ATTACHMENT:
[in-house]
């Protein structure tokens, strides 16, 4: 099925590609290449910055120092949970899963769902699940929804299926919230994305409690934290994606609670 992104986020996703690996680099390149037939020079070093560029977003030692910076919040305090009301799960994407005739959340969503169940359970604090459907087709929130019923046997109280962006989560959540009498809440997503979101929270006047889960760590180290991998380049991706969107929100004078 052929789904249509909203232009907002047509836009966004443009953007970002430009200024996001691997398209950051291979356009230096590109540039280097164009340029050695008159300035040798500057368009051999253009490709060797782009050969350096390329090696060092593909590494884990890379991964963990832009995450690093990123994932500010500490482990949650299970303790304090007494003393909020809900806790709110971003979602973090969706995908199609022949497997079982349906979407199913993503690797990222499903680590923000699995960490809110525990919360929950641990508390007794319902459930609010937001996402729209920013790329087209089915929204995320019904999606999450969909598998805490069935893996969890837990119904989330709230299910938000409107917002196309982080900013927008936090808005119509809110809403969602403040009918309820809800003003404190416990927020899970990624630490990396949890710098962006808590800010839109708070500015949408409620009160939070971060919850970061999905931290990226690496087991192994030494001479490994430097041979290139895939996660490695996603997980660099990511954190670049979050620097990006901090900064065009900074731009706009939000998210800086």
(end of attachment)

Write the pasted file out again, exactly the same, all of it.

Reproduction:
[in-house]
């Protein structure tokens, strides 16, 4: 099925590609290449910055120092949970899963769902699940929804299926919230994305409690934290994606609670 992104986020996703690996680099390149037939020079070093560029977003030692910076919040305090009301799960994407005739959340969503169940359970604090459907087709929130019923046997109280962006989560959540009498809440997503979101929270006047889960760590180290991998380049991706969107929100004078 052929789904249509909203232009907002047509836009966004443009953007970002430009200024996001691997398209950051291979356009230096590109540039280097164009340029050695008159300035040798500057368009051999253009490709060797782009050969350096390329090696060092593909590494884990890379991964963990832009995450690093990123994932500010500490482990949650299970303790304090007494003393909020809900806790709110971003979602973090969706995908199609022949497997079982349906979407199913993503690797990222499903680590923000699995960490809110525990919360929950641990508390007794319902459930609010937001996402729209920013790329087209089915929204995320019904999606999450969909598998805490069935893996969890837990119904989330709230299910938000409107917002196309982080900013927008936090808005119509809110809403969602403040009918309820809800003003404190416990927020899970990624630490990396949890710098962006808590800010839109708070500015949408409620009160939070971060919850970061999905931290990226690496087991192994030494001479490994430097041979290139895939996660490695996603997980660099990511954190670049979050620097990006901090900064065009900074731009706009939000998210800086």